AbstractEducational practice is managing a rise of the digital learning age along with the rapid development across the virtuality-reality continuum. Such innovation comes with an ongoing debate over the benefits and barriers of technology in classrooms. While the population of learners is growing in diversity, implementation of technology in schools is often based on evidence from research conducted with an average mainstream population. An inclusive approach to meaningful implementation of any new technology should involve a more nuanced exploration of various cases, experiences and perceptions of pupils and teachers.
The aim of this research was to explore engagement and experience of learning with augmented reality (AR) learning game scenarios for pupils in Year 4-6 in four North West England primary schools. This research was specifically intended to analyse the interaction between pupils associated with the label of Attention Deficit/Hyperactivity Disorder (ADHD) and their peers on individual and collaborative tasks. The AR-enabled learning materials were designed to explore various levels of kinaesthetic elements and digital content and find optimal balance between the two.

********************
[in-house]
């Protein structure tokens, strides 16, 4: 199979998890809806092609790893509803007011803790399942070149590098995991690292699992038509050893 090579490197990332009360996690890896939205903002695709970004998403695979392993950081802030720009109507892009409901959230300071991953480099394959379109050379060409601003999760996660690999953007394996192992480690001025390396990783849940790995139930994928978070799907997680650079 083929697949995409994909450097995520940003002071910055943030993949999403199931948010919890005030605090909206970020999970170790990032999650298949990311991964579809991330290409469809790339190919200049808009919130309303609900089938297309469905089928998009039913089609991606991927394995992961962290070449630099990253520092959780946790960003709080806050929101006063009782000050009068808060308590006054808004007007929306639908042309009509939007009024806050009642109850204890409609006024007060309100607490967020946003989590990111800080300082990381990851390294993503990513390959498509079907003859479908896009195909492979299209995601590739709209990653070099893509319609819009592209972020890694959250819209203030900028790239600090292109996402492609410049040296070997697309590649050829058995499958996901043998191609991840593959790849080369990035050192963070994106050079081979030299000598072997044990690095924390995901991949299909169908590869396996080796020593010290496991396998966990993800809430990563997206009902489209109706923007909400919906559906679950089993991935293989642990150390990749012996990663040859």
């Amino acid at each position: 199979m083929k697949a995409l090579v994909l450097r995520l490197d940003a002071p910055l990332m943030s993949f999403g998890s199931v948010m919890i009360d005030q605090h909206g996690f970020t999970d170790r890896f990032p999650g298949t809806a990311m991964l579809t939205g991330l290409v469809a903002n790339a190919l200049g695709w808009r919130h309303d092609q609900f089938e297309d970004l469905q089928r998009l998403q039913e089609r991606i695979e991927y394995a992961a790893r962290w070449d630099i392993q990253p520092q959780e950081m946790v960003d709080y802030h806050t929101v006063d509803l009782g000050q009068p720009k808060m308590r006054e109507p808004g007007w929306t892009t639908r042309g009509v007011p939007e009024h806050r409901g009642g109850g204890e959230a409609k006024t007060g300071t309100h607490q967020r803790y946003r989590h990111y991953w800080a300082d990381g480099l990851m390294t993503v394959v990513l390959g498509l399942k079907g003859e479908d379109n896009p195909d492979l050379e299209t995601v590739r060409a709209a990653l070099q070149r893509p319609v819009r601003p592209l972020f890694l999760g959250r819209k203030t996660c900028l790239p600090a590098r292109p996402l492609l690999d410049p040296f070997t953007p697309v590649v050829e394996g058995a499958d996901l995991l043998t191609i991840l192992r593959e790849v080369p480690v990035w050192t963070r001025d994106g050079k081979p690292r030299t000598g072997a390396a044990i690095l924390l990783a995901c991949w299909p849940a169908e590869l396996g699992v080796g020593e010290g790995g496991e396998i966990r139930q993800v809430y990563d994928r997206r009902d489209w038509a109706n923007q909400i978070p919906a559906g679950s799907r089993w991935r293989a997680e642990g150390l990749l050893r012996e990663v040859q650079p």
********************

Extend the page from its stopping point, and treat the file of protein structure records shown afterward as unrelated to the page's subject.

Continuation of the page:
Through an analysis of multiple cases involving pupils with ADHD and their neurotypical peers, different perspectives and experiences around using AR learning tools were considered and explored. To contextualise and expand the analysis of experiences, teaching staff were included in the interviewing phase to share their valuable insight into the school routines and environment. To increase the impact of this study on educational practice, further research and development, practical suggestions and guidelines were summarised and shared.
|Date of Award||11 Apr 2022|
|Supervisor||CLARE WOOLHOUSE (Director of Studies), FIONA HALLETT (Supervisor) & LAURA NICHOLSON (Supervisor)|